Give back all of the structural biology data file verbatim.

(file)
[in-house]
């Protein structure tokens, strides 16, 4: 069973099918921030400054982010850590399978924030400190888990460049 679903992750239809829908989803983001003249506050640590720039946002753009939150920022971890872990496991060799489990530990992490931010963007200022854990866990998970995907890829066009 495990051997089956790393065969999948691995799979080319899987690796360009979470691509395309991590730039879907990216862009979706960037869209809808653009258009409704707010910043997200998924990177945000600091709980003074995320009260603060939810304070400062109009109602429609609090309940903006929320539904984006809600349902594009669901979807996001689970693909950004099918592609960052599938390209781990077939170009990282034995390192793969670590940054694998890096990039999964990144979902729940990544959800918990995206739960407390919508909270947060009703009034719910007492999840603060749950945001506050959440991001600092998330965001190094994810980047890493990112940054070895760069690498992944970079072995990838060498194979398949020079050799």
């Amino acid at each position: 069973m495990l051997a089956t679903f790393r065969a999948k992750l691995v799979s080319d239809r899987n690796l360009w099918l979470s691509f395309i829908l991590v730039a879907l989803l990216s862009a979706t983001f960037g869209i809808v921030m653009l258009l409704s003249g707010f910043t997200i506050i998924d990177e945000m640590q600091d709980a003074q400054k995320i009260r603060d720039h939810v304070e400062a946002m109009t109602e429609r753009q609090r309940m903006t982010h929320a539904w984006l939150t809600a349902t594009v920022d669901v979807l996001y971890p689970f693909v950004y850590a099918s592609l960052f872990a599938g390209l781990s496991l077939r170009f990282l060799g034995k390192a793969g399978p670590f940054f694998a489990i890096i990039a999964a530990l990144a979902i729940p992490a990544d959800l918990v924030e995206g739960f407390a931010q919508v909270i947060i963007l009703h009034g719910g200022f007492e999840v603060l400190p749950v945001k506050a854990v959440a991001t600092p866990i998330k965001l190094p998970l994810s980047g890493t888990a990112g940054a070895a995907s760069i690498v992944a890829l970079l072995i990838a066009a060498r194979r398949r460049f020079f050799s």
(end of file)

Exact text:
[in-house]
């Protein structure tokens, strides 16, 4: 069973099918921030400054982010850590399978924030400190888990460049 679903992750239809829908989803983001003249506050640590720039946002753009939150920022971890872990496991060799489990530990992490931010963007200022854990866990998970995907890829066009 495990051997089956790393065969999948691995799979080319899987690796360009979470691509395309991590730039879907990216862009979706960037869209809808653009258009409704707010910043997200998924990177945000600091709980003074995320009260603060939810304070400062109009109602429609609090309940903006929320539904984006809600349902594009669901979807996001689970693909950004099918592609960052599938390209781990077939170009990282034995390192793969670590940054694998890096990039999964990144979902729940990544959800918990995206739960407390919508909270947060009703009034719910007492999840603060749950945001506050959440991001600092998330965001190094994810980047890493990112940054070895760069690498992944970079072995990838060498194979398949020079050799």
């Amino acid at each position: 069973m495990l051997a089956t679903f790393r065969a999948k992750l691995v799979s080319d239809r899987n690796l360009w099918l979470s691509f395309i829908l991590v730039a879907l989803l990216s862009a979706t983001f960037g869209i809808v921030m653009l258009l409704s003249g707010f910043t997200i506050i998924d990177e945000m640590q600091d709980a003074q400054k995320i009260r603060d720039h939810v304070e400062a946002m109009t109602e429609r753009q609090r309940m903006t982010h929320a539904w984006l939150t809600a349902t594009v920022d669901v979807l996001y971890p689970f693909v950004y850590a099918s592609l960052f872990a599938g390209l781990s496991l077939r170009f990282l060799g034995k390192a793969g399978p670590f940054f694998a489990i890096i990039a999964a530990l990144a979902i729940p992490a990544d959800l918990v924030e995206g739960f407390a931010q919508v909270i947060i963007l009703h009034g719910g200022f007492e999840v603060l400190p749950v945001k506050a854990v959440a991001t600092p866990i998330k965001l190094p998970l994810s980047g890493t888990a990112g940054a070895a995907s760069i690498v992944a890829l970079l072995i990838a066009a060498r194979r398949r460049f020079f050799s």